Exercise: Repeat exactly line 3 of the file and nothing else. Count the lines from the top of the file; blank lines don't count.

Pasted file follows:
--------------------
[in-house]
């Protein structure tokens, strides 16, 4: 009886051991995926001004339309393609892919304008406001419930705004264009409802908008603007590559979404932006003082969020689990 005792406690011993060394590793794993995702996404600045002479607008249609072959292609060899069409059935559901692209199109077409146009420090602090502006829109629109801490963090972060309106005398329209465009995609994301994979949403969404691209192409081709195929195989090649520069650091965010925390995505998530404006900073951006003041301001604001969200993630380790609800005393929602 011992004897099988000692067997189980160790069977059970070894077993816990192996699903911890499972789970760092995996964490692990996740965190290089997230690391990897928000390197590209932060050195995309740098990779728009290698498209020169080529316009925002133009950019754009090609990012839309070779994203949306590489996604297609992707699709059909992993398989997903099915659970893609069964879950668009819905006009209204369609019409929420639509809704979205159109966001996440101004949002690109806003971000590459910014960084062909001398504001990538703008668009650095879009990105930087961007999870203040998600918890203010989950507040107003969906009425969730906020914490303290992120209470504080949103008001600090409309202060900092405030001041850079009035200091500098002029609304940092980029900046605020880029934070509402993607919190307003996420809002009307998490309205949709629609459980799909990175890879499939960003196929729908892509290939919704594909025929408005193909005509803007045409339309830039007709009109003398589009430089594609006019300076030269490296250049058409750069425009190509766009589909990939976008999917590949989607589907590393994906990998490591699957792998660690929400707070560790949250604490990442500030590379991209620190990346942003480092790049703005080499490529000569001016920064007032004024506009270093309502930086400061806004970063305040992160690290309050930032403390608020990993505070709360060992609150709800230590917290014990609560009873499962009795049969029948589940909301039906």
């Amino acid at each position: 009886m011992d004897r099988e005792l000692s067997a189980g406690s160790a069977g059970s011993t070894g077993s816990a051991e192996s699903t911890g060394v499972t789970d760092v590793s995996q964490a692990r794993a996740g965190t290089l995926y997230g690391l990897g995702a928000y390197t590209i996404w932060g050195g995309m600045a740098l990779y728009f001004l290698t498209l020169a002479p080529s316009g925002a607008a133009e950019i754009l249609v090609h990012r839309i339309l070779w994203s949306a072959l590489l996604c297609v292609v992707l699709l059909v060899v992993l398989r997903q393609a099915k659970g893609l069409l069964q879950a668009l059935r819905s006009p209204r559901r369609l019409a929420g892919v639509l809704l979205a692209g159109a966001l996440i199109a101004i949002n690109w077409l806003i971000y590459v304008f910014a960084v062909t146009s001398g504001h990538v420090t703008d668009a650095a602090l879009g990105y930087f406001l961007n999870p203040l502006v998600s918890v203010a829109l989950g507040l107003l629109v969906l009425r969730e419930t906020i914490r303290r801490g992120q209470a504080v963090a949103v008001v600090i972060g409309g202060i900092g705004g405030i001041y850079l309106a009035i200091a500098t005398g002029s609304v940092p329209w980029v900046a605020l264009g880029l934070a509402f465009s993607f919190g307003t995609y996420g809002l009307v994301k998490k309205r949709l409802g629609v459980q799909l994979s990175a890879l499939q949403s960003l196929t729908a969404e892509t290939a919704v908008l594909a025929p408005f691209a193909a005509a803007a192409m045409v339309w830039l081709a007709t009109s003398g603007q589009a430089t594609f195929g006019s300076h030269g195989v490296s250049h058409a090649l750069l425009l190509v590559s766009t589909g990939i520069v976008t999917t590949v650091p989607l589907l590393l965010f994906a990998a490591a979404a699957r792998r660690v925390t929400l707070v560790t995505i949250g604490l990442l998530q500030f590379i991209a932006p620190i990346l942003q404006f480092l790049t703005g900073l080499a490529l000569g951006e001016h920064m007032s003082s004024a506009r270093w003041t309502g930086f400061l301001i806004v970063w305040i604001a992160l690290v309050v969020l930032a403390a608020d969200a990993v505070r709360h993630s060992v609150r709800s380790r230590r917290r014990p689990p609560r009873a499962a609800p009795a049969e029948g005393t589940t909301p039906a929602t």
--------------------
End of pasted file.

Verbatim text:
């Amino acid at each position: 009886m011992d004897r099988e005792l000692s067997a189980g406690s160790a069977g059970s011993t070894g077993s816990a051991e192996s699903t911890g060394v499972t789970d760092v590793s995996q964490a692990r794993a996740g965190t290089l995926y997230g690391l990897g995702a928000y390197t590209i996404w932060g050195g995309m600045a740098l990779y728009f001004l290698t498209l020169a002479p080529s316009g925002a607008a133009e950019i754009l249609v090609h990012r839309i339309l070779w994203s949306a072959l590489l996604c297609v292609v992707l699709l059909v060899v992993l398989r997903q393609a099915k659970g893609l069409l069964q879950a668009l059935r819905s006009p209204r559901r369609l019409a929420g892919v639509l809704l979205a692209g159109a966001l996440i199109a101004i949002n690109w077409l806003i971000y590459v304008f910014a960084v062909t146009s001398g504001h990538v420090t703008d668009a650095a602090l879009g990105y930087f406001l961007n999870p203040l502006v998600s918890v203010a829109l989950g507040l107003l629109v969906l009425r969730e419930t906020i914490r303290r801490g992120q209470a504080v963090a949103v008001v600090i972060g409309g202060i900092g705004g405030i001041y850079l309106a009035i200091a500098t005398g002029s609304v940092p329209w980029v900046a605020l264009g880029l934070a509402f465009s993607f919190g307003t995609y996420g809002l009307v994301k998490k309205r949709l409802g629609v459980q799909l994979s990175a890879l499939q949403s960003l196929t729908a969404e892509t290939a919704v908008l594909a025929p408005f691209a193909a005509a803007a192409m045409v339309w830039l081709a007709t009109s003398g603007q589009a430089t594609f195929g006019s300076h030269g195989v490296s250049h058409a090649l750069l425009l190509v590559s766009t589909g990939i520069v976008t999917t590949v650091p989607l589907l590393l965010f994906a990998a490591a979404a699957r792998r660690v925390t929400l707070v560790t995505i949250g604490l990442l998530q500030f590379i991209a932006p620190i990346l942003q404006f480092l790049t703005g900073l080499a490529l000569g951006e001016h920064m007032s003082s004024a506009r270093w003041t309502g930086f400061l301001i806004v970063w305040i604001a992160l690290v309050v969020l930032a403390a608020d969200a990993v505070r709360h993630s060992v609150r709800s380790r230590r917290r014990p689990p609560r009873a499962a609800p009795a049969e029948g005393t589940t909301p039906a929602t």